After digging a little deeper, it’s pretty obvious that business entrepreneurs prefer Twitter, which is effortless and has better outreach than Facebook. On Facebook, you need to “friend” someone to keep a conversation going or be part of a conversation; Twitter is as simple as walking up to somebody on the street and striking a conversation – something on the lines of direct marketing.

 

#1 Spot with Live Video

Facebook vs. Twitter live videos – Who’s the mightiest of them all?

Business can’t get any easier than this! You can now translate your ideas via the video feature hassle-free! Its real time and you can afford to speak the same language being in different time zones. Capture an event when it’s happening in the here and now, and not after it’s passed.

Twitter bought Periscope much before it was officially opened for the public in 2015. The live streaming video app saw about 10 million active users within just 4 months since its launch! It’s been a year since Apple named Periscope “App of the Year” in December 2015. That’s big!

Facebook’s user base is unparalleled; however, Twitter gets the benefit of the doubt and is not far behind in winning aspiring entrepreneurs and businessmen on its side.

This year saw people around the world logging on to live video to stream live footage that define history. http://bit.ly/TheYearofLive #YearofLive.

What works on social media and what doesn’t?

Statistics say Facebook continues to lead with a whopping 1.79 billion users in 2016 when compared to Twitter’s 317 million. The figures are astonishing indeed, and a close call between the two giants.

Facebook, unlike Twitter, has no character limit. But most function better with a set character to put across their message louder and bolder. Twitter gives you a fair space of 140 characters to say what you need to within limits.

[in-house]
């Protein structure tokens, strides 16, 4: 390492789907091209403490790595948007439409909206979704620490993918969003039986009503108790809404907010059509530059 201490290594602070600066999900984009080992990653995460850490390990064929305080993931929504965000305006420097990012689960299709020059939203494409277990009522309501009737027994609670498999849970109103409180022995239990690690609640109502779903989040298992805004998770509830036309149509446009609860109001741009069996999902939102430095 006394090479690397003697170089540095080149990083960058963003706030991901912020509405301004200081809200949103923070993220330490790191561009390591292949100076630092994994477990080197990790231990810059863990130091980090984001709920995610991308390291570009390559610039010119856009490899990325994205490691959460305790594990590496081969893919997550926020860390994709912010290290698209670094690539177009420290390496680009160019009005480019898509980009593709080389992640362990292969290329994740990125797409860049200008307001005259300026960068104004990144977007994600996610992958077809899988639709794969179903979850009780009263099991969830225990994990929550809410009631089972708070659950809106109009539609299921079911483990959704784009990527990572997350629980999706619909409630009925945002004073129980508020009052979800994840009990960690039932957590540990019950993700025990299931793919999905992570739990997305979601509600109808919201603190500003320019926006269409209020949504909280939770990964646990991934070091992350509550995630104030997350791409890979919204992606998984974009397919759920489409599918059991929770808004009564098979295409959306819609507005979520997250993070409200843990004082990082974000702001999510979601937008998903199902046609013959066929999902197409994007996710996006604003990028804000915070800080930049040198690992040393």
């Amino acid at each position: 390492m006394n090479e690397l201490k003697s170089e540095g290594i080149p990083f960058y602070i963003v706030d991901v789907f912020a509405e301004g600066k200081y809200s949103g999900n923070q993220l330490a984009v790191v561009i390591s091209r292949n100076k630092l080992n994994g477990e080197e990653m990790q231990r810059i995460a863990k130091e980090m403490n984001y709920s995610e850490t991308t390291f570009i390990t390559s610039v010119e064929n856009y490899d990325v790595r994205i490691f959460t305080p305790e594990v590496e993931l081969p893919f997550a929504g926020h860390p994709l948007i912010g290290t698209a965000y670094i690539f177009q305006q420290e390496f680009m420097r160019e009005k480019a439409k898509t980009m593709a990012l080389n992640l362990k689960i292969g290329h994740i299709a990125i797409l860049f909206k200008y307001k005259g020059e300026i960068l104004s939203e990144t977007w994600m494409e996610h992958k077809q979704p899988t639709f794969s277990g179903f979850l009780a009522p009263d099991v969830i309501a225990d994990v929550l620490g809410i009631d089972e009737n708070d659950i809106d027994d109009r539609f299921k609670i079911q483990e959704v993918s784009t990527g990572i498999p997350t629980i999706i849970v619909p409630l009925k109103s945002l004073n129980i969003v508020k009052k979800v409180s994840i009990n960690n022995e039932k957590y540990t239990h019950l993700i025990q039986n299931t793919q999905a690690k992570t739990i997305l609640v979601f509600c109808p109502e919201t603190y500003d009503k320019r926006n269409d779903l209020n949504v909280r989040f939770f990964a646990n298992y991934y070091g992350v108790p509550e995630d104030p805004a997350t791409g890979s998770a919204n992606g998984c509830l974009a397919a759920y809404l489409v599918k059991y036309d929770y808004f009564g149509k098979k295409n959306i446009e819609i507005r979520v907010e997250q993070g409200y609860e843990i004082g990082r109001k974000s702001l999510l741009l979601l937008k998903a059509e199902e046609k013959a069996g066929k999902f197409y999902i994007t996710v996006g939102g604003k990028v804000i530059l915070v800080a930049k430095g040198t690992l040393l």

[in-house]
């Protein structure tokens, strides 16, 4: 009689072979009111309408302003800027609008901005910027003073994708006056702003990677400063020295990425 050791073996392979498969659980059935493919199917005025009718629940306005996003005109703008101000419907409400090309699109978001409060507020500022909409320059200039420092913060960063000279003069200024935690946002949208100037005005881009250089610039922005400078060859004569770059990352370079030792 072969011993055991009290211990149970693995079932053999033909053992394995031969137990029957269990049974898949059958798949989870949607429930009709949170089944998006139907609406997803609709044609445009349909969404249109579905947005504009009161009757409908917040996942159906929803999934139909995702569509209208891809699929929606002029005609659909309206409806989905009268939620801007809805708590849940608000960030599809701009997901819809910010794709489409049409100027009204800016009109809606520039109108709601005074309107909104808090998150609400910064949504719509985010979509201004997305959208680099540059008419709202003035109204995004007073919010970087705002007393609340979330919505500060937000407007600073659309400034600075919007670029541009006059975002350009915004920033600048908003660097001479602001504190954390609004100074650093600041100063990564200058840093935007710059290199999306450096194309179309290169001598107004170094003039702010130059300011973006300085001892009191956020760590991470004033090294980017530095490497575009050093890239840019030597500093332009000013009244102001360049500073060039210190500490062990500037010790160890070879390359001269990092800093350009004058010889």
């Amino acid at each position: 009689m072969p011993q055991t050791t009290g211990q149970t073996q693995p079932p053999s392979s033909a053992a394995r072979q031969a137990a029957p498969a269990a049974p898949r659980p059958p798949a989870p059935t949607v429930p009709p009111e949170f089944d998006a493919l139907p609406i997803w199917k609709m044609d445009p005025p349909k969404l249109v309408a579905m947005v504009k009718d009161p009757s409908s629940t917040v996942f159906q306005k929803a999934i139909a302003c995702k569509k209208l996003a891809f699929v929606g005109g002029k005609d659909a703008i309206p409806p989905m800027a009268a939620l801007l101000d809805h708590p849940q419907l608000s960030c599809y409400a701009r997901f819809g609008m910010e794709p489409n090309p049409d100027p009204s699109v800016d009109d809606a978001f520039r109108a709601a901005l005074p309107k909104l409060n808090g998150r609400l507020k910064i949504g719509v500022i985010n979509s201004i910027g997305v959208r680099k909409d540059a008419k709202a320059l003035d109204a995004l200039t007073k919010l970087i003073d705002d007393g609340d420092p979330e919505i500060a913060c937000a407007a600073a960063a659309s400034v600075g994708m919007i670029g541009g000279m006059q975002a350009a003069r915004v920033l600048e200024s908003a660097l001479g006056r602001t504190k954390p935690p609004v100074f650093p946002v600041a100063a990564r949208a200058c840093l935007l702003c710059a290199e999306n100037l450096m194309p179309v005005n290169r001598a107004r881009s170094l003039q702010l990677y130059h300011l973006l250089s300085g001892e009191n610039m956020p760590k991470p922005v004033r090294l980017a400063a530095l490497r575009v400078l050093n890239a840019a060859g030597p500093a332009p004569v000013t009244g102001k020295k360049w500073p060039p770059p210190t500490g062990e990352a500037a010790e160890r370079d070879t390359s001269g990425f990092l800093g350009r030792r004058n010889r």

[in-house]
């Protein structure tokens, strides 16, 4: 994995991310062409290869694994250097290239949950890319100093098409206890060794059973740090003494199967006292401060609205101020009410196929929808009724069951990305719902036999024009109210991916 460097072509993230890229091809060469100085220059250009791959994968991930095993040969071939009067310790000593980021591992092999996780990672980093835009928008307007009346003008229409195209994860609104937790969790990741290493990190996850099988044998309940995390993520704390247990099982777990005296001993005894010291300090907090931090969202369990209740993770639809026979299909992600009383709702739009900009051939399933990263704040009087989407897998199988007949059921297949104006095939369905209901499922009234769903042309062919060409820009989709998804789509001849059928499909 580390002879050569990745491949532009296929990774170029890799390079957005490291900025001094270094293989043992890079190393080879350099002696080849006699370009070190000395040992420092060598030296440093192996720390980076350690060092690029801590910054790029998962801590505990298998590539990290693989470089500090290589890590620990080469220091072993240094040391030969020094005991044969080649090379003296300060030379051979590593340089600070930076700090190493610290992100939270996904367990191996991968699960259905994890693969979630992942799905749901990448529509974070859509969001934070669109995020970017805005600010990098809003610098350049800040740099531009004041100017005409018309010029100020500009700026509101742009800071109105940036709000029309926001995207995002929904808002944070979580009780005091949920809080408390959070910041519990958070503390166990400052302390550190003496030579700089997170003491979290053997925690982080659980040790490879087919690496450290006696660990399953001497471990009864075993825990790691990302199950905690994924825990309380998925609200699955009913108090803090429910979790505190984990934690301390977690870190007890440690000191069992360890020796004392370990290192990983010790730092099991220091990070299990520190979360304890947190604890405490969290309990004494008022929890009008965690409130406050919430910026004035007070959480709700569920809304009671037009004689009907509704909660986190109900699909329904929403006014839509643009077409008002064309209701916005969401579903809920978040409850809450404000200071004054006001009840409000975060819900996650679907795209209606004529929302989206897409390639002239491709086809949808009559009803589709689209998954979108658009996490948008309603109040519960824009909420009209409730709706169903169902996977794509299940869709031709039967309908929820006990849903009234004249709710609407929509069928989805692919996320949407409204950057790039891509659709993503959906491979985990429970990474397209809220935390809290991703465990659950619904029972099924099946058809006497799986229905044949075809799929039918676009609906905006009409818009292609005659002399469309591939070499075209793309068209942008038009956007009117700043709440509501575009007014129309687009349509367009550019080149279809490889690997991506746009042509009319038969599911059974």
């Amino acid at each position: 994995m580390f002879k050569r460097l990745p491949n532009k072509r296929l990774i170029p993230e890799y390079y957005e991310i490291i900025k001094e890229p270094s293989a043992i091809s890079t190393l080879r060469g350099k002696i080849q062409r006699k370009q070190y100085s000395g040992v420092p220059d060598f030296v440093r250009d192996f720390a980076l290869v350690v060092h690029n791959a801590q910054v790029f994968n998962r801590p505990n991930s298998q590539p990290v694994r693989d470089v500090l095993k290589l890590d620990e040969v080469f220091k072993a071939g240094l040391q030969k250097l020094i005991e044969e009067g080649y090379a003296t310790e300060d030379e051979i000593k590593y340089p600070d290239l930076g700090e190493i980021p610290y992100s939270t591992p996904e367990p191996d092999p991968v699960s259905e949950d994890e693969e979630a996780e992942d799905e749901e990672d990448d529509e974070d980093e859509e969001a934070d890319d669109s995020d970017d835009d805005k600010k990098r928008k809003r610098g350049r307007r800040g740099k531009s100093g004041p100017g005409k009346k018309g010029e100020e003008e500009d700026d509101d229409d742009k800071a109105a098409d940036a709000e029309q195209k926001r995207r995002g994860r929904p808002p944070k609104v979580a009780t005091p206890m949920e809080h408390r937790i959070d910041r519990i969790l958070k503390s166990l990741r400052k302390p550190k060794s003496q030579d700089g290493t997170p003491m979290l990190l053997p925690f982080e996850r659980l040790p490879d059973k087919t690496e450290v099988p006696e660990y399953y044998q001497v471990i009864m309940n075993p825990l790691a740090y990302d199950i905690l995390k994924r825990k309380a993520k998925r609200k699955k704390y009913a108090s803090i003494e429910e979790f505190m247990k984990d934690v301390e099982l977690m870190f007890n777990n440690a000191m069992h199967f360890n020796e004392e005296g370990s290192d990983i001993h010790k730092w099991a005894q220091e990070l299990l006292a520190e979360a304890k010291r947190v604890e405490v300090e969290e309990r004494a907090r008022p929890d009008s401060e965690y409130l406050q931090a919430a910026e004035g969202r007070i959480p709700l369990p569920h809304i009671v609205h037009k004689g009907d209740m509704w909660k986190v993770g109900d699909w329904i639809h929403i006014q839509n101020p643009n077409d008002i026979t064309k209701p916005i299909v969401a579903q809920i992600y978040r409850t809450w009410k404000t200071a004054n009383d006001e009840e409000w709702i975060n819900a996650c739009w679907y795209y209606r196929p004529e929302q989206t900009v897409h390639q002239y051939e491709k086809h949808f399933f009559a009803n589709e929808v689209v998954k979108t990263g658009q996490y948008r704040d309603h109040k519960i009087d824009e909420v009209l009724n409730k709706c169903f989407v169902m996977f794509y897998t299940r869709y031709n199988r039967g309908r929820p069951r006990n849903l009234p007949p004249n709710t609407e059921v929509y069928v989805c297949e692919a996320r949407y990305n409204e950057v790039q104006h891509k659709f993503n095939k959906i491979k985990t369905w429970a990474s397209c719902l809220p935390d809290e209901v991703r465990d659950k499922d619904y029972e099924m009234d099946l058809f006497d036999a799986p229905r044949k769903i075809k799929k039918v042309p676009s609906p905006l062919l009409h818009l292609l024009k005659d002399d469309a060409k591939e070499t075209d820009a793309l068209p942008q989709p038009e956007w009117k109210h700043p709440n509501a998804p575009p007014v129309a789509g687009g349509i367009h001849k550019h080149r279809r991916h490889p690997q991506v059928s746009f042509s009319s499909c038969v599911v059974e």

It’s a given that when everybody is in a rut trying to keep up with work and home, you need the message communicated in seconds and not hours. That’s pretty much how Twitter and Facebook are competing.

Twitter makes it a lot simpler to reach anyone from the top leaders to the blue collars on the internet space. The introduction of live video gave an instant facelift to Twitter, and it’s definitely going to get business entrepreneurs battling it out for top space.

Live video streaming is the tomorrow for businesses and individuals alike. A survey suggests that everyday digital video usageall set to touch 72 minutes across all possible digital devices by 2017! Time is ticking; there’s no looking back anymore. Live video is taking over social media platforms like the plague. The competition is obvious and undeniable between Twitter and Facebook.

Here’s something to ponder over: The number of timeline views for Twitter is predicted to increase from about 200,000 in 2016 to 209,000 by the end of 2020 according to statistics.

This is not the end, but the beginning of better and more defined use of social media platforms. Twitter and Facebook are both here to stay, though one is bound to have an edge over the other. There’s no saying which feature is going to be introduced to heighten user traffic, but Live Video seems to have made the cut after all.